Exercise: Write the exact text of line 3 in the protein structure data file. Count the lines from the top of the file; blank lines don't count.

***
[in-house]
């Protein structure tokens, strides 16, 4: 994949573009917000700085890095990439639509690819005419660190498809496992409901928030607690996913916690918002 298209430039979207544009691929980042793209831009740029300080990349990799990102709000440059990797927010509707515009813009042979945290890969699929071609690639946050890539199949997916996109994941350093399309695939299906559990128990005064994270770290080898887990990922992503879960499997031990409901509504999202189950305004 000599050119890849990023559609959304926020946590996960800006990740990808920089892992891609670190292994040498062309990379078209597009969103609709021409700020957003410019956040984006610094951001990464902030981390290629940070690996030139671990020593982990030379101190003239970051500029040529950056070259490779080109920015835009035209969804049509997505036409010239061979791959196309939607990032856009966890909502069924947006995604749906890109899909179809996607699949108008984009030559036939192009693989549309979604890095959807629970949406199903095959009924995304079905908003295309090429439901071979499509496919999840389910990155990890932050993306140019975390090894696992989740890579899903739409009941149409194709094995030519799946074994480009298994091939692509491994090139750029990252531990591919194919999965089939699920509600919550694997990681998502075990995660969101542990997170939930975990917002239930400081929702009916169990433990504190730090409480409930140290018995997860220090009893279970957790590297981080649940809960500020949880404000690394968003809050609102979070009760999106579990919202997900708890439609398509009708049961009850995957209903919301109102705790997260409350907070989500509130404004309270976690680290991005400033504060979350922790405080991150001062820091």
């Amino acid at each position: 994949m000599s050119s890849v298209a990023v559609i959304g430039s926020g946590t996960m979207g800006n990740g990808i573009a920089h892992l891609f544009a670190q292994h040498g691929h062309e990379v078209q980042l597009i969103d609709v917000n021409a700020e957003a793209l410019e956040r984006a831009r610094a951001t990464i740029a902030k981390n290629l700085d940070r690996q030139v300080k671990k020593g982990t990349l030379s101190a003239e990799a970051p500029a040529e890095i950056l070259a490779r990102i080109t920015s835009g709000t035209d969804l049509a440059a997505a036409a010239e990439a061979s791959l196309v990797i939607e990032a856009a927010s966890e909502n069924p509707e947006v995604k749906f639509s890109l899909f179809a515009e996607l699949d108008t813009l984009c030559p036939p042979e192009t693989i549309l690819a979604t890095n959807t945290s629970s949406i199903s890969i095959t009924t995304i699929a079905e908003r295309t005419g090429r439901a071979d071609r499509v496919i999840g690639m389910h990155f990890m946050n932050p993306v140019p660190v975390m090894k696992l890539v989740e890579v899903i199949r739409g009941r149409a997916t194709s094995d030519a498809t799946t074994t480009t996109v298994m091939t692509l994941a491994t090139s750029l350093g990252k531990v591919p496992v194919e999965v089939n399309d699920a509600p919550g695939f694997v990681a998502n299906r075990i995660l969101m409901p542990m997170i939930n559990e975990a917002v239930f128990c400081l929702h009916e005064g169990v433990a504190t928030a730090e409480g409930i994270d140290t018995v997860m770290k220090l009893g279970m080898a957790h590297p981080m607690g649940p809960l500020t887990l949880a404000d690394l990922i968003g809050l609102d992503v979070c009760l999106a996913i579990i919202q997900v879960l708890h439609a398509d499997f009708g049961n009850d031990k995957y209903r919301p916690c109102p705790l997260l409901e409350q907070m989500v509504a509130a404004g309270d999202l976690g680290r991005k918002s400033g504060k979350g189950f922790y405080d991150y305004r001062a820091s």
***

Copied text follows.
């Amino acid at each position: 994949m000599s050119s890849v298209a990023v559609i959304g430039s926020g946590t996960m979207g800006n990740g990808i573009a920089h892992l891609f544009a670190q292994h040498g691929h062309e990379v078209q980042l597009i969103d609709v917000n021409a700020e957003a793209l410019e956040r984006a831009r610094a951001t990464i740029a902030k981390n290629l700085d940070r690996q030139v300080k671990k020593g982990t990349l030379s101190a003239e990799a970051p500029a040529e890095i950056l070259a490779r990102i080109t920015s835009g709000t035209d969804l049509a440059a997505a036409a010239e990439a061979s791959l196309v990797i939607e990032a856009a927010s966890e909502n069924p509707e947006v995604k749906f639509s890109l899909f179809a515009e996607l699949d108008t813009l984009c030559p036939p042979e192009t693989i549309l690819a979604t890095n959807t945290s629970s949406i199903s890969i095959t009924t995304i699929a079905e908003r295309t005419g090429r439901a071979d071609r499509v496919i999840g690639m389910h990155f990890m946050n932050p993306v140019p660190v975390m090894k696992l890539v989740e890579v899903i199949r739409g009941r149409a997916t194709s094995d030519a498809t799946t074994t480009t996109v298994m091939t692509l994941a491994t090139s750029l350093g990252k531990v591919p496992v194919e999965v089939n399309d699920a509600p919550g695939f694997v990681a998502n299906r075990i995660l969101m409901p542990m997170i939930n559990e975990a917002v239930f128990c400081l929702h009916e005064g169990v433990a504190t928030a730090e409480g409930i994270d140290t018995v997860m770290k220090l009893g279970m080898a957790h590297p981080m607690g649940p809960l500020t887990l949880a404000d690394l990922i968003g809050l609102d992503v979070c009760l999106a996913i579990i919202q997900v879960l708890h439609a398509d499997f009708g049961n009850d031990k995957y209903r919301p916690c109102p705790l997260l409901e409350q907070m989500v509504a509130a404004g309270d999202l976690g680290r991005k918002s400033g504060k979350g189950f922790y405080d991150y305004r001062a820091s």